Jan 10 2014, 1:45pm CST | by Forbes
Anyone following retail analyst Brian Sozzi’s Twitter feed knows he’s gunning for Sears. He visits stores and takes pictures of interiors, often messy or poorly merchandised. Then he tweets.
And tweets, and tweets.
On Saturday, Sears Vice President of Corporate Communication, Chris Brathwaite tweeted back. What followed were accusations that Sozzi, of Belus Capital Advisors had an agenda. That he consulted for a competitor or was simply mugging for attention.
Not so, says Sozzi. “We are an independent research firm. My only motive is to bring about positive change.”
He grew up shopping at Sears and says his passion for retail stems from his childhood, growing up with a mother who frequented dollar stores and discounters. Sears is a piece of his past that he is loathe to see wind up in the dustbin of history.
“I always keep in mind where I grew up shopping as a kid,” he says. “We went to Kmart and Sears, and to dollar stores. We were on a tight budget.”
He believes these same shoppers today deserve clean, well-stocked stores like the ones he grew up shopping. “They deserve better than what Sears and Kmart are giving them.” He’s hoping to prompt executives to walk the stores and make changes.
Sozzi has challenged Sears executives to walk stores with him, stores of their choice. “This isn’t a company doing what Sam Walton did, what Mike Duke (Walmart’s CEO) does. They walk the stores.”
In truth, there’s little indication that Sears CEO Eddie Lampert spends much time or money on Sears stores. Brathwaite points to some stores changes as evidenced in Sears’ annual report, moving of cash wraps and some new merchandising, but these are minor efforts with a slight impact.
Sears instead is investing in its online marketplace and the Shop Your Way rewards program, an initiative Sears says engages its best customers.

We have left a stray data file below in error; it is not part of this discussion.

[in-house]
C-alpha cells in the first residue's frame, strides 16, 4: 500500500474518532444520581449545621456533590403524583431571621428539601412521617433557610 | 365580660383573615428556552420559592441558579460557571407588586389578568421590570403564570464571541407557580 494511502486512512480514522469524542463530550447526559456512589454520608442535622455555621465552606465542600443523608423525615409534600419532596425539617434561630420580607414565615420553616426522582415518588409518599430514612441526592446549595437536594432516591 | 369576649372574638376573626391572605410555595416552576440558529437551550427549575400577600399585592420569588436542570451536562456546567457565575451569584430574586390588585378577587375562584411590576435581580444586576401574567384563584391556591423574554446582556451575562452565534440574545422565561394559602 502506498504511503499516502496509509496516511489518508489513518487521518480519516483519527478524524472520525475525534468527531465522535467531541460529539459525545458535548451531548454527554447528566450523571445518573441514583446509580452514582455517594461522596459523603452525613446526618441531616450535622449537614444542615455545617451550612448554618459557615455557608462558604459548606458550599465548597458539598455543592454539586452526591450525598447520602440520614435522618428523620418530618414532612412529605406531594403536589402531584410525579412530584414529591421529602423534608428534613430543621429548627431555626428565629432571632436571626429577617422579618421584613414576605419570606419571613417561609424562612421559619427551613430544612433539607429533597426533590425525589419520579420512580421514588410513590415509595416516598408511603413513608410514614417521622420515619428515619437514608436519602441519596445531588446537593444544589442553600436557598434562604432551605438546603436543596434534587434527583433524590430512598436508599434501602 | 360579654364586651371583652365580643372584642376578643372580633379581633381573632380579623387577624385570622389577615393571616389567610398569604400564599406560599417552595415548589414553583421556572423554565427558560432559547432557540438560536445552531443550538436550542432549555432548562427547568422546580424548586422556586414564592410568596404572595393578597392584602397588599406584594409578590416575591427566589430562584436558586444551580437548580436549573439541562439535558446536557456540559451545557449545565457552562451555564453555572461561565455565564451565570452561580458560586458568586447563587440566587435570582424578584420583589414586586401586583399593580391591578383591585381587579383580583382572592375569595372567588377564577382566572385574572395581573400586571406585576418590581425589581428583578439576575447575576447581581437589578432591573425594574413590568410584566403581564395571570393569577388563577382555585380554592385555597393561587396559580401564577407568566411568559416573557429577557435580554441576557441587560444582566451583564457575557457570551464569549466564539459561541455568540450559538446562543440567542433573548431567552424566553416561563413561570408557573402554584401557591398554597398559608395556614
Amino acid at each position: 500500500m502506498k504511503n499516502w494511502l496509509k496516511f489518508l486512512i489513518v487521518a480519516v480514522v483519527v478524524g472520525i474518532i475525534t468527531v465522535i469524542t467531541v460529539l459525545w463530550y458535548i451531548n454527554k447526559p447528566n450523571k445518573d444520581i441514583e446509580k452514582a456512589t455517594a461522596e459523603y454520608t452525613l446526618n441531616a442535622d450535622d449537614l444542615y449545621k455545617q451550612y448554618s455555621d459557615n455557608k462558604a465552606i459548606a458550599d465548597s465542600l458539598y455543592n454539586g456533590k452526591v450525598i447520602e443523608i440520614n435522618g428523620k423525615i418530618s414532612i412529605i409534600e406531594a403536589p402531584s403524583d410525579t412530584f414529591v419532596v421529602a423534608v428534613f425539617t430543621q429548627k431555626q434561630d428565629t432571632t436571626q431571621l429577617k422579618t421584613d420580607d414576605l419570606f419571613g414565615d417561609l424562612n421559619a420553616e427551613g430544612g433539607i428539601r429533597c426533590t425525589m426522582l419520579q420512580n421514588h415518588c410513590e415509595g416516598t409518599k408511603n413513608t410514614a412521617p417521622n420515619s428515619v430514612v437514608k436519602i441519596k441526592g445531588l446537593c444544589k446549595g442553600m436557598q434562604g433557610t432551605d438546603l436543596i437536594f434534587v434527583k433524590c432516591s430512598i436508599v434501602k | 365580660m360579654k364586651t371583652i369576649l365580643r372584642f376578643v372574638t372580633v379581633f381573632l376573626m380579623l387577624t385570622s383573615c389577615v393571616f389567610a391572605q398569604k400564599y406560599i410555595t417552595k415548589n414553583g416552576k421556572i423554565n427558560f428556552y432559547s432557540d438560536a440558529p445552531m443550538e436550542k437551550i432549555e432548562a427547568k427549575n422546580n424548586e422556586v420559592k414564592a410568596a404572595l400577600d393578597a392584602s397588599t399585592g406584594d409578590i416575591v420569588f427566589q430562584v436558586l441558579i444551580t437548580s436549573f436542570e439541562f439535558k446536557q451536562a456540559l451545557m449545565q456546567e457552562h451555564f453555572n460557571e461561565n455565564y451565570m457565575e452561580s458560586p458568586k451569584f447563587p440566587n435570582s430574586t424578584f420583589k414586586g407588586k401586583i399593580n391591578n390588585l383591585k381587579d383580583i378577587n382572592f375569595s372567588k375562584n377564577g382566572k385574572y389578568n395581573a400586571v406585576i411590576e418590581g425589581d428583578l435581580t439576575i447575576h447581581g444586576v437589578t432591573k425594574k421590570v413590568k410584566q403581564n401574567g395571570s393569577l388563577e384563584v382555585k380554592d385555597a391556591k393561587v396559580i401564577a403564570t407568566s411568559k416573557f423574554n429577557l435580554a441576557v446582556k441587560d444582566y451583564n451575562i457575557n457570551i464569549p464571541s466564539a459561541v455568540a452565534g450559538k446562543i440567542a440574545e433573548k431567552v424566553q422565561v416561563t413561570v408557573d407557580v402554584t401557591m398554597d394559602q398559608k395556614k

“We are transitioning from a business that has historically focused on running a store network into a business that provides and delivers value by serving its members in the manner most convenient for them: whether in store, at home or through digital devices,” says Lampert, in a statement issued alongside a financial update. An update that shows continued declines.
For the full year ending February 1, 2014, Sears expects a net loss between $1.3 billion and $1.4 billion.
Investing in online and membership is appropriate and necessary, but stores need attention too. Those best customers are going into stores, albeit in ever decreasing numbers.
Sears hasn’t opened a store in, well, Braithwaite didn’t know the last time Sears opened a new location (I asked). He takes issue with the idea that all Sears and Kmart stores are unsightly and neglected.
It’s a fair point, with roughly 2,000 locations, not all will be pristine.
But there are enough of them to give meaning to why those financials are falling quarter after quarter, year over year.
For every unsightly store, there are many more that aren’t, says Brathwaite. And while that may be true, shoppers go to their local store and if it’s a bad experience, they don’t travel to another. They just don’t go back.
Clearly a lot of shoppers aren’t going back. Same-store sales have been declining for years.
Now Sozzi says Sears is in a death spiral. That it won’t exist in two years, that Sears will be gone by 2017.
Dem’s fightin words. And the fight is going on via national media outlets — Sozzi makes frequent TV appearances — and on social media.
Does Sears matter? Absolutely. There are 2,000 Sears and Kmart locations — physical stores. There are roughly 25,000 employees and scores more retirees that contributed to pensions in good faith.
And people like myself, like Sozzi claims to be, that genuinely feel a connection to Sears and Kmart stores. People who would shop those stores if they stocked more compelling merchandise or were in better physical shape.
I too, grew up with Sears. In its hometown of Chicago. Like Sozzi, we were on a budget and as a single mother in the 1960s, she was unable to get a credit card in her own name. Only Sears would issue her one, an act that won her business and our family loyalty.
I still look up in awe at what was once the world’s tallest building that bore the Sears name. I shopped for back to school clothes at a store now so dark and depressing, I can’t bear to go in, even though it’s blocks from my home.
A home that sits on a street that shares a name with an iconic Sears brand, although which came first is unclear.
I’m a retail geek of the highest order. I hope Sozzi’s wrong.
Sears does matter.
Follow me on Twitter @lfheller and be a part of the conversation.
Source: Forbes Business
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